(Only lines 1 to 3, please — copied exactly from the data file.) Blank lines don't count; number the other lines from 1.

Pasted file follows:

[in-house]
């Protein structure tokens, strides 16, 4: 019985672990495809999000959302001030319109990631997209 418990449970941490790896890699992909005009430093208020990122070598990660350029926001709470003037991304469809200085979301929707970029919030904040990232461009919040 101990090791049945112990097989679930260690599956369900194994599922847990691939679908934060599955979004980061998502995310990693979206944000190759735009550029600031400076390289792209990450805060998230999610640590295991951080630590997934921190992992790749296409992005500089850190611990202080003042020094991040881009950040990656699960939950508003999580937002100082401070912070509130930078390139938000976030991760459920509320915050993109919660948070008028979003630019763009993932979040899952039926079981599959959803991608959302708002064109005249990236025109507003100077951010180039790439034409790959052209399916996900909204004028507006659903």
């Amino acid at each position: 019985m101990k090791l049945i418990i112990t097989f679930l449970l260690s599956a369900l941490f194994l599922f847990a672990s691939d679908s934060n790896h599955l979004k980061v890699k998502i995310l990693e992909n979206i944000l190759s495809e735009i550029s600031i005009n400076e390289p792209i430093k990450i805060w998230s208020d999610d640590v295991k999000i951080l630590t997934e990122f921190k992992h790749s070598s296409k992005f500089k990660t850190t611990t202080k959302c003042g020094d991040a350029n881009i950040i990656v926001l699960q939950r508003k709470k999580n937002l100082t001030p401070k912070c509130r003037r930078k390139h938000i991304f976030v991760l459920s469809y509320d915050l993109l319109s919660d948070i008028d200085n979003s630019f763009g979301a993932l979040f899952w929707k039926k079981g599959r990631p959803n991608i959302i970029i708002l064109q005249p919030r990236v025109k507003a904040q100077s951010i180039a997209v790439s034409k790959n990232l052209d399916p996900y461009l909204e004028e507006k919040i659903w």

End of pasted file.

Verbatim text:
[in-house]
């Protein structure tokens, strides 16, 4: 019985672990495809999000959302001030319109990631997209 418990449970941490790896890699992909005009430093208020990122070598990660350029926001709470003037991304469809200085979301929707970029919030904040990232461009919040 101990090791049945112990097989679930260690599956369900194994599922847990691939679908934060599955979004980061998502995310990693979206944000190759735009550029600031400076390289792209990450805060998230999610640590295991951080630590997934921190992992790749296409992005500089850190611990202080003042020094991040881009950040990656699960939950508003999580937002100082401070912070509130930078390139938000976030991760459920509320915050993109919660948070008028979003630019763009993932979040899952039926079981599959959803991608959302708002064109005249990236025109507003100077951010180039790439034409790959052209399916996900909204004028507006659903």
């Amino acid at each position: 019985m101990k090791l049945i418990i112990t097989f679930l449970l260690s599956a369900l941490f194994l599922f847990a672990s691939d679908s934060n790896h599955l979004k980061v890699k998502i995310l990693e992909n979206i944000l190759s495809e735009i550029s600031i005009n400076e390289p792209i430093k990450i805060w998230s208020d999610d640590v295991k999000i951080l630590t997934e990122f921190k992992h790749s070598s296409k992005f500089k990660t850190t611990t202080k959302c003042g020094d991040a350029n881009i950040i990656v926001l699960q939950r508003k709470k999580n937002l100082t001030p401070k912070c509130r003037r930078k390139h938000i991304f976030v991760l459920s469809y509320d915050l993109l319109s919660d948070i008028d200085n979003s630019f763009g979301a993932l979040f899952w929707k039926k079981g599959r990631p959803n991608i959302i970029i708002l064109q005249p919030r990236v025109k507003a904040q100077s951010i180039a997209v790439s034409k790959n990232l052209d399916p996900y461009l909204e004028e507006k919040i659903w």